• Confirming the identities of all the bidders currently participating in the evaluation process would provide an indication of organisations who have subsequently withdrawn from the process since the public announcement of those who had passed the first stage of the process - the Pre-Qualification Questionnaire (PQQ) stage – in December 2013. This would potentially create the opportunity for negative speculation about why those organisations are no longer involved in the competition, and adversely affect the commercial interests of those organisations.  Should those organisations wish to bid for other Government contracts, the Department’s ability to secure value for money would be compromised if those organisations have had their commercial interests affected.

   We reached the view that, on balance, the public interest is better served by withholding this information under Section 43 (2).

You can find out more about Section 43 by reading the extract from the Act and some guidance points we consider when applying these exemptions, attached at the end of this letter. You can also find more information by reading the full text of the Act, available at with further guidance available at

While we are unable to provide a list of bidders I am sure you will be interested to hear that there remains a strong competition in all regions for the contracts to run the 21 Community Rehabilitation Companies with over 80 bids having been received and an average of four bidders for each area. Over half of the bidders include a voluntary, mutual or social enterprise organisation and mutuals continue to feature strongly, with eight potential staff mutuals competing for a share of the contracts.

In addition to this, charities experienced in tackling a range of issues affecting offenders, small and large businesses and experienced multinationals have partnered together to bid for the work that will help turn offenders’ lives around. All Tier 1 bidders have experience of working with offenders or across the wider Criminal Justice System. As well as the lead provider bids, almost 1000 organisations have registered to play a part in the wider supply chain, including more than 700 listed as VCSE (voluntary, community or social enterprise) organisations. The Transforming Rehabilitation Programme is currently having more detailed discussions with bidders to allow them to finalise their bids prior to the selection of preferred bidders. The Programme remains on track to sign contracts with successful bidders by the end of 2014.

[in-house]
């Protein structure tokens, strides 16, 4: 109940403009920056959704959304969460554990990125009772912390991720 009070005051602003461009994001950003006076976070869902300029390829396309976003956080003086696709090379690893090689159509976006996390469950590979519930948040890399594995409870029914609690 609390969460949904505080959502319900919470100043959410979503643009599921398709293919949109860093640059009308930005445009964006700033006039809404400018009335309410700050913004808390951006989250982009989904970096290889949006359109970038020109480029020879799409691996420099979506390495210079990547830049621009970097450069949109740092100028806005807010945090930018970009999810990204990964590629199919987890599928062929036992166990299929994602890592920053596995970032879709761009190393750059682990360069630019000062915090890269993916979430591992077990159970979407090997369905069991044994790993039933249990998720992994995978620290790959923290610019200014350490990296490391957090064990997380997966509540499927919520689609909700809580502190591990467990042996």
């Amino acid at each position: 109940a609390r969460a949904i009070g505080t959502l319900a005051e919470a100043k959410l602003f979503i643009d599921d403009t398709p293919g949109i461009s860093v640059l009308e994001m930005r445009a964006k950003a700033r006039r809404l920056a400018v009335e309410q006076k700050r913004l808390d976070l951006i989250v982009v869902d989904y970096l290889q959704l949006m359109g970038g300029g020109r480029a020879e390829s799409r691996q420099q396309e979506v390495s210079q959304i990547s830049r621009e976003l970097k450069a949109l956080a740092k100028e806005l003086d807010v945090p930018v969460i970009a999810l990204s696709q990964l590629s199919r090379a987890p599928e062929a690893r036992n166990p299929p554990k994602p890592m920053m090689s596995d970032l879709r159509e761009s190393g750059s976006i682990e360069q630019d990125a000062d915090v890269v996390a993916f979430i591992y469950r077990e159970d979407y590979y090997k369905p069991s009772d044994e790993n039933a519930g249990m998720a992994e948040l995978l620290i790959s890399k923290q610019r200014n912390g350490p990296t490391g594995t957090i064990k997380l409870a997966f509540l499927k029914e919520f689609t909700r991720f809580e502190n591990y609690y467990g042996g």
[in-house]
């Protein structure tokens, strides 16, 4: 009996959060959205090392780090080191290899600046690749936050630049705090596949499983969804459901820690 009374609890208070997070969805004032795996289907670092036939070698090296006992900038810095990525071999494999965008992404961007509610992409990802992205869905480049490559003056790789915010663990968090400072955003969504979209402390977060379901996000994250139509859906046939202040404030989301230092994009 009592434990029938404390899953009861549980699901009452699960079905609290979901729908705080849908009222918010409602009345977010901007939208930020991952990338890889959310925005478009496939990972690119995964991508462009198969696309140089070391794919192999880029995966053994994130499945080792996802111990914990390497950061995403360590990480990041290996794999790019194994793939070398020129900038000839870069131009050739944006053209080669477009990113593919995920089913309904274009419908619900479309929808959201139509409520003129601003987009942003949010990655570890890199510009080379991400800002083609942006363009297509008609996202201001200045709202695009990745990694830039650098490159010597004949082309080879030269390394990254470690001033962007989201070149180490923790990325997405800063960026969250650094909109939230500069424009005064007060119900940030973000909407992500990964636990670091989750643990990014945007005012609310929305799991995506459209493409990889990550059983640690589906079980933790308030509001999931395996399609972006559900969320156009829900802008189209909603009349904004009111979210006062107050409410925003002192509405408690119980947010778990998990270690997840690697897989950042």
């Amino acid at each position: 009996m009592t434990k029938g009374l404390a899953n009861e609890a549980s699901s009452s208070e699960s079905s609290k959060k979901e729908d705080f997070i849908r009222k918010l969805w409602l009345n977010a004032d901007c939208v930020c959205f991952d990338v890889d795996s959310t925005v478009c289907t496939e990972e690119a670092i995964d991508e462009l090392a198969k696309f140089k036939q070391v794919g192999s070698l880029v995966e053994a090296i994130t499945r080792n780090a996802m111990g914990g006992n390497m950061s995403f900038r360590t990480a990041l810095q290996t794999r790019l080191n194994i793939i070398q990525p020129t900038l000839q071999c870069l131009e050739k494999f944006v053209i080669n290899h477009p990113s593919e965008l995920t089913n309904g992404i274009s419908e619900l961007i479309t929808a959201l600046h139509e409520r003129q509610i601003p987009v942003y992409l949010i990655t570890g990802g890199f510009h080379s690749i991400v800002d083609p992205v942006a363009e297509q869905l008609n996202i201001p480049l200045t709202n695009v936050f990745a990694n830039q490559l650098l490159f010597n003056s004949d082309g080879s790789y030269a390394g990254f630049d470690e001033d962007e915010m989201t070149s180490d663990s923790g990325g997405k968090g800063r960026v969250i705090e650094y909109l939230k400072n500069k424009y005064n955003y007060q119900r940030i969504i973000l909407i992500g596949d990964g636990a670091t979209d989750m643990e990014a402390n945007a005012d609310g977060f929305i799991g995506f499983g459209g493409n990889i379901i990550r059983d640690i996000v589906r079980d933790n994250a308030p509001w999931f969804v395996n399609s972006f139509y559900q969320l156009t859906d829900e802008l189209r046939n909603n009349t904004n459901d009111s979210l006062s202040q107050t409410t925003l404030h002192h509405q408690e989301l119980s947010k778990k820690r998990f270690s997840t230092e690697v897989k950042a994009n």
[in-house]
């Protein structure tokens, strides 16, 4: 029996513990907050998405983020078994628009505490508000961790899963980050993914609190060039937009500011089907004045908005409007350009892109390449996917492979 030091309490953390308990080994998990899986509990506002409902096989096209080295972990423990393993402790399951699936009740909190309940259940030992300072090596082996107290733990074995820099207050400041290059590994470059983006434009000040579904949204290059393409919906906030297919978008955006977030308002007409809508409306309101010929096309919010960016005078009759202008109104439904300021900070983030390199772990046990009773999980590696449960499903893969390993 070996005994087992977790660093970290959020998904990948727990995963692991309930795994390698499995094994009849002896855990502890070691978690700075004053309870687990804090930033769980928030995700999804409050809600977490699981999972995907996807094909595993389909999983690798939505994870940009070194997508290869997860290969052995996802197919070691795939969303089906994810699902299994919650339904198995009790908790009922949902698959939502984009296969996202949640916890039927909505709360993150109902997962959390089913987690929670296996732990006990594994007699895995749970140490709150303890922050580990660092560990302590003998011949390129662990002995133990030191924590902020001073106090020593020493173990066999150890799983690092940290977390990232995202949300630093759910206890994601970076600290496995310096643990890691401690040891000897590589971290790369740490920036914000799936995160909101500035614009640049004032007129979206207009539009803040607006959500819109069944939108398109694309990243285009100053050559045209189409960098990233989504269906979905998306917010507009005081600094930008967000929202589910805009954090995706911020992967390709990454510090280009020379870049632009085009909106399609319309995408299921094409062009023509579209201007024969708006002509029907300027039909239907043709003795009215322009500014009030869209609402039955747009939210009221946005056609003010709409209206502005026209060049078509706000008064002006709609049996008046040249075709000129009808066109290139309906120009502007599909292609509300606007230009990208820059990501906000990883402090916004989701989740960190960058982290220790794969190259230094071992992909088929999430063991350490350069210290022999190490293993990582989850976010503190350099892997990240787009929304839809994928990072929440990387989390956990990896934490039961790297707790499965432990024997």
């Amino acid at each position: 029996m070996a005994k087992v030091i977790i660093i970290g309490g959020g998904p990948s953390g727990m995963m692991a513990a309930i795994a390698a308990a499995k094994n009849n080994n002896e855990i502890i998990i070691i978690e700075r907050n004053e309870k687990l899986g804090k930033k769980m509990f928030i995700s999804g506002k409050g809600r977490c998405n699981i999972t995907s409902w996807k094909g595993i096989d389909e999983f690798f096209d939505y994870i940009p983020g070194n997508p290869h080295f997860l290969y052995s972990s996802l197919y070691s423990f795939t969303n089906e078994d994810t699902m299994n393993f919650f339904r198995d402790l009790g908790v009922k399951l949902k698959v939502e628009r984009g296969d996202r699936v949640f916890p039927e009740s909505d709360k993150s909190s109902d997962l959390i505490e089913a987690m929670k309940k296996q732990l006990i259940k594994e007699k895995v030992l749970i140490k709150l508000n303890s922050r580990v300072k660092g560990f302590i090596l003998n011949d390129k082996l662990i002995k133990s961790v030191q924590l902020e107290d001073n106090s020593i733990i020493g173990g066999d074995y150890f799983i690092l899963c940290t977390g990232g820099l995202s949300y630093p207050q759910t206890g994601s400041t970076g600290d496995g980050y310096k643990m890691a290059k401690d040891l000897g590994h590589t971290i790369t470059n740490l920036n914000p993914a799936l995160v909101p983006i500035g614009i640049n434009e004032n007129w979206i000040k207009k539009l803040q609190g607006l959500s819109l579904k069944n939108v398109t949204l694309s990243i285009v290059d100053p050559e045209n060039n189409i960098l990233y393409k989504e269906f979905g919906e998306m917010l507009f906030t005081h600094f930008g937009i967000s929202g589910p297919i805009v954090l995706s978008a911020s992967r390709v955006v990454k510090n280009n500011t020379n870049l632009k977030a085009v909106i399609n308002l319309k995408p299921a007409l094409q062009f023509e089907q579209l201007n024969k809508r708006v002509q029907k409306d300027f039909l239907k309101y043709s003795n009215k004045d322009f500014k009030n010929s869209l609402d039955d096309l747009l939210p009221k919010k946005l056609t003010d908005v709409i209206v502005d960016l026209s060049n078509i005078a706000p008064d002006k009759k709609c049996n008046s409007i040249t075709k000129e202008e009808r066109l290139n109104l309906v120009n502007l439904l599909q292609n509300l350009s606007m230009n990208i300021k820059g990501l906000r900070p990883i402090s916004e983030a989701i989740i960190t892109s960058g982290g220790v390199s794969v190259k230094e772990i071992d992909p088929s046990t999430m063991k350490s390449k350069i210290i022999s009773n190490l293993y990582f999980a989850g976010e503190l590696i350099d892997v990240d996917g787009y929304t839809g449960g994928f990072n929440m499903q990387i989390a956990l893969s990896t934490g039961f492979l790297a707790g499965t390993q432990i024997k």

You have the right to appeal our decision if you think it is incorrect. Details can be found in the ‘How to Appeal’ section attached at the end of this letter.

A litany of excuses

So the Moj can’t release information that would otherwise clearly be in the public interest because companies who have pulled out may have to explain why to their shareholders, and could compromise their willingness or capacity to bid for future NOMS work (because if they said TR was rubbish NOMS won’t be their friends anymore) and/or  telling the companies who are in this ‘robust’ competition who they are up against could lead to them altering their bid even more than NOMS are doing for example, changing the PbR mechanism by removing Tier 1 clients.

What this is really surely saying is that (a) there isn’t a robust competition exercise but a desperate attempt to keep the dead duck alive; (b) NOMS aren’t talking to anyone because it’s the government’s prerogative to sulk at the continual exposure of corruption that we are unearthing whilst trying to make the whole discredited process work again and (c) the bidders have completely captured the market, the price is rising and the last thing they want is us generating a public debate about corruption in high places and making it even more complicated for them. Readers are invited to choose one (or even all three) of the above options.

Another bite of the cherry

Note also the revelation that the TR programme has entered into talks with those bidders who made it past the first cut off point to allow them to reshape their bids. That’s simply because we know already that the majority of bids from the so called big players can only have been unfit for purpose and that because of this a do it at all costs’ order has gone out from the top.

How do we know these things? We are not telling, but if I was a contractor who pulled out from making a final bid I would be strongly be considering whether there is mileage in suing the Secretary of State.    

Blog type: 
General Secretary's Blog